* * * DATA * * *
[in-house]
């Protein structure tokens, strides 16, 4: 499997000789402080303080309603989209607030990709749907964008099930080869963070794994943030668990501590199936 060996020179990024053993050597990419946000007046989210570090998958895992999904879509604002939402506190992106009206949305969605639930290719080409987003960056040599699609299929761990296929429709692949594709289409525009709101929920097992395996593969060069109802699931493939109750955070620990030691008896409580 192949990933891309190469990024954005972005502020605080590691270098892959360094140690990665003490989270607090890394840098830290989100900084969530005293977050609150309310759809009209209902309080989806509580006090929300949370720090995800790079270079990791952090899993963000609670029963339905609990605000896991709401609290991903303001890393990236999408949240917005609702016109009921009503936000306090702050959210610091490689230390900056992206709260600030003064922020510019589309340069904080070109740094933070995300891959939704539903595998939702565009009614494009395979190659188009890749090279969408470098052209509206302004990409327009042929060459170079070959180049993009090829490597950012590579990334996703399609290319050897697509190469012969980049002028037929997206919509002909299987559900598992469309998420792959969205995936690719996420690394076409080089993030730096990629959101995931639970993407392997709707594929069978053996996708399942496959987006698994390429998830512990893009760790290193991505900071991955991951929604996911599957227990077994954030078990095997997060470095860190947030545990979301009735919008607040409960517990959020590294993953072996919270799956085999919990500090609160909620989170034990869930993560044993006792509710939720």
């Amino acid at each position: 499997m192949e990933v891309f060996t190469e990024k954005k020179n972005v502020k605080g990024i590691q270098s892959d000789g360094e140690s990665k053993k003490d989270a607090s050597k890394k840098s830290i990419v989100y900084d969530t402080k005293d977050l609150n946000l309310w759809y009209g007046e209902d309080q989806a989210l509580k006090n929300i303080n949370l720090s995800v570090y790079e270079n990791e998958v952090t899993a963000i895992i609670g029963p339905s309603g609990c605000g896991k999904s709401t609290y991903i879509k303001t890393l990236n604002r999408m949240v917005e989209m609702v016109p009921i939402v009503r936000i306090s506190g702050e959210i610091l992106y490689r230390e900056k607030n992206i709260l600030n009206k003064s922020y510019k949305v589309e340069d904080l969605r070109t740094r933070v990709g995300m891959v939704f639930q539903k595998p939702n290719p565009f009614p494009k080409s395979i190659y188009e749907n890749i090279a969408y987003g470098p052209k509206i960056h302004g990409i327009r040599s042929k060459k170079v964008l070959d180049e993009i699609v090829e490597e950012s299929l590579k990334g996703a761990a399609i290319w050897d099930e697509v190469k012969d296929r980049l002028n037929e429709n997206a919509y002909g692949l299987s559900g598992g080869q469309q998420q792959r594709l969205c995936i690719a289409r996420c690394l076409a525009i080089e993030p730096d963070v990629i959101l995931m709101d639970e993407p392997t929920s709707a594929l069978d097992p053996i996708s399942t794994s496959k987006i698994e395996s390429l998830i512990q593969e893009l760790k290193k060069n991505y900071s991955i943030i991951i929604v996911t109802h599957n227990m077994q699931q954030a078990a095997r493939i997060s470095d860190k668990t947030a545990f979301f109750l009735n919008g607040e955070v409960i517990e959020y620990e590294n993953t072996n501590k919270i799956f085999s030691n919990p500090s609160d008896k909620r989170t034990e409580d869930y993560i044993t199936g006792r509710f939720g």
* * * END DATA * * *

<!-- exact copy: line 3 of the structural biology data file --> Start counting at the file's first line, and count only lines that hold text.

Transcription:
């Amino acid at each position: 499997m192949e990933v891309f060996t190469e990024k954005k020179n972005v502020k605080g990024i590691q270098s892959d000789g360094e140690s990665k053993k003490d989270a607090s050597k890394k840098s830290i990419v989100y900084d969530t402080k005293d977050l609150n946000l309310w759809y009209g007046e209902d309080q989806a989210l509580k006090n929300i303080n949370l720090s995800v570090y790079e270079n990791e998958v952090t899993a963000i895992i609670g029963p339905s309603g609990c605000g896991k999904s709401t609290y991903i879509k303001t890393l990236n604002r999408m949240v917005e989209m609702v016109p009921i939402v009503r936000i306090s506190g702050e959210i610091l992106y490689r230390e900056k607030n992206i709260l600030n009206k003064s922020y510019k949305v589309e340069d904080l969605r070109t740094r933070v990709g995300m891959v939704f639930q539903k595998p939702n290719p565009f009614p494009k080409s395979i190659y188009e749907n890749i090279a969408y987003g470098p052209k509206i960056h302004g990409i327009r040599s042929k060459k170079v964008l070959d180049e993009i699609v090829e490597e950012s299929l590579k990334g996703a761990a399609i290319w050897d099930e697509v190469k012969d296929r980049l002028n037929e429709n997206a919509y002909g692949l299987s559900g598992g080869q469309q998420q792959r594709l969205c995936i690719a289409r996420c690394l076409a525009i080089e993030p730096d963070v990629i959101l995931m709101d639970e993407p392997t929920s709707a594929l069978d097992p053996i996708s399942t794994s496959k987006i698994e395996s390429l998830i512990q593969e893009l760790k290193k060069n991505y900071s991955i943030i991951i929604v996911t109802h599957n227990m077994q699931q954030a078990a095997r493939i997060s470095d860190k668990t947030a545990f979301f109750l009735n919008g607040e955070v409960i517990e959020y620990e590294n993953t072996n501590k919270i799956f085999s030691n919990p500090s609160d008896k909620r989170t034990e409580d869930y993560i044993t199936g006792r509710f939720g």